Postage cost - sending for repair

  pavvel 17:48 04 Apr 2006
Locked

Who is paying finally for postage?

I'm on warranty period [9th month] of DVD LiteON.
Yestarday it has gone with the wind...

I'm with ebuyer.

Should I involve my self in sending hardvare directly to manufacturer [seems to be abroad] and who'll cover postage then?

That is what they're seying:
"Items Faulty in Warranty Period
If any of your purchases develop a fault, and it's more than 28 calendar days since receipt, then provided your item is within its warranty period, you are entitled to a warranty repair. In some cases, manufacturers provide a specialist full on-site service and/or telephone help facilities for your convenience which we recommend you use in order to correct the fault quickly."

And am I right that i cant claim direct replacment nor refund?

Thank you in advance.

  Jackcoms 18:51 04 Apr 2006

"In some cases, manufacturers provide a specialist full on-site service and/or telephone help facilities"

Have you contacted the manufacturer to ask them what you should do?

  spuds 19:10 04 Apr 2006

Your contract is with the seller, not the manufacturer. Before going any further, contact the seller for further instructions.

Trading Standards click here

  jack 19:54 04 Apr 2006

As with spuds - the seller is fully responsable
during the warranty period - truck no nonsense - they will spin this one out until 12th month and then tell you too late.

  jack 19:56 04 Apr 2006

I would also add items such as this are not 'repaired' they are replaced.

  Totally-braindead 20:19 04 Apr 2006

Ebuyer are responsible for repair for 12 months after initial purchase as the others have said. I would be insisting they replace the item.

  Stuartli 23:54 04 Apr 2006

Whilst the basis of the above advice is true, it is not always the best action to take.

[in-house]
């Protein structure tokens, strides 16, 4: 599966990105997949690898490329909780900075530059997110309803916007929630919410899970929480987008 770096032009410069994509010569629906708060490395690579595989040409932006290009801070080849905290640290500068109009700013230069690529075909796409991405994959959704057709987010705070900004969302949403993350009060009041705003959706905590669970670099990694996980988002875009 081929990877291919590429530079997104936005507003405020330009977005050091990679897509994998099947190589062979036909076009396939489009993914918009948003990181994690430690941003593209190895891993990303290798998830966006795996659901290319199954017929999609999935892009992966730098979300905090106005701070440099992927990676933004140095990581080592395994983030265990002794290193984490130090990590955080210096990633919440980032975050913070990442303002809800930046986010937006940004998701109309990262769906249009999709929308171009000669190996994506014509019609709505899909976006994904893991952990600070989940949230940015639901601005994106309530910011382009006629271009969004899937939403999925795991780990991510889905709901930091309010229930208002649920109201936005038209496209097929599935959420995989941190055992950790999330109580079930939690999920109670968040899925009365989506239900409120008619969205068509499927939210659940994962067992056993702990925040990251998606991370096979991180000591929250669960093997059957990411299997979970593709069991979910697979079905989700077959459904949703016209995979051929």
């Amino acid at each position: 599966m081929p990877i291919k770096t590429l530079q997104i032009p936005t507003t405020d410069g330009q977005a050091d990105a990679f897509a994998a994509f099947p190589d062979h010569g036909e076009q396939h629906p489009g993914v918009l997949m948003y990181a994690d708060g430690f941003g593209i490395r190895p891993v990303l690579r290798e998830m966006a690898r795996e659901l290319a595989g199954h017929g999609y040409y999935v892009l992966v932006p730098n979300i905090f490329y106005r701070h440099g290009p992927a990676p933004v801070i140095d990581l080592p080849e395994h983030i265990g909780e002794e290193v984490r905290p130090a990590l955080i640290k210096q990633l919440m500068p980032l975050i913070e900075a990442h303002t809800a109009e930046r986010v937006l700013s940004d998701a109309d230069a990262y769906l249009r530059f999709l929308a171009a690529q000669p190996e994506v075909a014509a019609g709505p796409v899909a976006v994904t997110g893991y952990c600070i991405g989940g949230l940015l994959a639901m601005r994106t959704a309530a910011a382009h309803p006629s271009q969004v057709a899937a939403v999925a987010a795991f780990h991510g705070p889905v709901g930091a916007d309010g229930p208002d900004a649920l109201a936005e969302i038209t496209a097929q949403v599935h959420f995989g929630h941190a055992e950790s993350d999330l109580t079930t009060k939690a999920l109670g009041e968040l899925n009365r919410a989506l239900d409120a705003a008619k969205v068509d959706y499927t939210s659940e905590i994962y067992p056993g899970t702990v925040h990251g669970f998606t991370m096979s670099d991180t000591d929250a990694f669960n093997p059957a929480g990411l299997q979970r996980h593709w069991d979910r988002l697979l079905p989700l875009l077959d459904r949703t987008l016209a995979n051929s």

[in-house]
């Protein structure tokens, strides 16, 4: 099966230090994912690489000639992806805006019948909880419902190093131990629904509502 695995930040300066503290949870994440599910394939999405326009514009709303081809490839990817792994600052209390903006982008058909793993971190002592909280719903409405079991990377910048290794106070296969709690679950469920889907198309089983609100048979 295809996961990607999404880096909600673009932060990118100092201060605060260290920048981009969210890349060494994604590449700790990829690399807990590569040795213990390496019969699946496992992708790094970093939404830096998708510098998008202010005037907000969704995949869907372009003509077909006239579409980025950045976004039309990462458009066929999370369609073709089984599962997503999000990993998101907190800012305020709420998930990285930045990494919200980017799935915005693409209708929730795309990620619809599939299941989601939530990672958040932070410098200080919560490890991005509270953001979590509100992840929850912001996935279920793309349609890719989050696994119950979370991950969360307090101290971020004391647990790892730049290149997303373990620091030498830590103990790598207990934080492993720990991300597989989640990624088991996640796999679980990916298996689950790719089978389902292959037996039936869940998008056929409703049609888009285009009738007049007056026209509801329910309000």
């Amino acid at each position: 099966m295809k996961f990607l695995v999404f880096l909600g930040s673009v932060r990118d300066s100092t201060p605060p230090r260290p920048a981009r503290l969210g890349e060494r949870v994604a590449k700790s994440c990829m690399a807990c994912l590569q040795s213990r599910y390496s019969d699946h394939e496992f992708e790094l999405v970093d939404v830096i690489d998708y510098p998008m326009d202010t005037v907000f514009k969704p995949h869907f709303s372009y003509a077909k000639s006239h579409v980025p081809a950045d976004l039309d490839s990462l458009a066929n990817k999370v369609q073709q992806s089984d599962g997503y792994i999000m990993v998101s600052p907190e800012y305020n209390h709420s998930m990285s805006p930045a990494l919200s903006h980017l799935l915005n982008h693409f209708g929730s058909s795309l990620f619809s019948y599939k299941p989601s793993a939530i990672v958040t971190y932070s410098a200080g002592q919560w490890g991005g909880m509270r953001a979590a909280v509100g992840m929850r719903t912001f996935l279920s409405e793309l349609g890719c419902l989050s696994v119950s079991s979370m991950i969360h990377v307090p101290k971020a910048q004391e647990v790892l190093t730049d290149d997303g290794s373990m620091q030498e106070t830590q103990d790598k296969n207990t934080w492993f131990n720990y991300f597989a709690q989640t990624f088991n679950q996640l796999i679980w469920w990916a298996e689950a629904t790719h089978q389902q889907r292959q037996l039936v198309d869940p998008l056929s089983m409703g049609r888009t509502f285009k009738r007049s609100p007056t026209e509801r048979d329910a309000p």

It can often be quicker and less hassle to contact the manufacturer rather than the retailer, who would normally send it back to the manufacturer in any case; that involves more time without the product.

If you buy some makes of washing machines, for example, it's the manufacturer who undertakes any parts and labour warranty work from the time you buy it.

  namtas 08:15 05 Apr 2006

Stuartli.

"It can often be quicker and less hassle to contact the manufacturer rather than the retailer"

Whilst this may very well be the case, it is bad advice that you are giving, a buyer has absolutely no contract at all with the manufacturer. By taking this action you are removing your right to any claim that you may be able to make under the sale of goods act.

If a item has to go to the manufacturer let the sellar to do it and get a reciept.

  Stuartli 12:35 05 Apr 2006

I can assure you that I have contacted manufacturers on numerous occasions and always had an immediate and effective response.

In fact some online retailers advise that you contact the manufacturer to ensure a more rapid outcome...:-)

I realise that this may not be in the original spirit of the legislation, but their advice is giv en for a good reason.

Remember that online operators such as Amazon sell thousands of items weekly - if only a small percentage involved returns for one reason or another it's still a huge number to deal with.

  TonyM 13:09 05 Apr 2006

I had a similar problem with an 11 month old DVD writer that was faulty. I returned it to Ebuyer and they refunded me the full amount I paid (+ the return postage) within a couple of days. Because technology had moved on I then bought a much quicker drive at half the price !!

  Stuartli 13:22 05 Apr 2006

I had a similar experience with Amazon involving a set of £250 5.1 speakers that went faulty after 18 months (two year warranty).

In this instance they were sent back to Amazon's Milton Keynes returns section. Within a week I was given a full refund, along with the ParcelForce charge of just under £15.

But I would not expect anything less of Amazon - it's taken for granted that good service is the norm.

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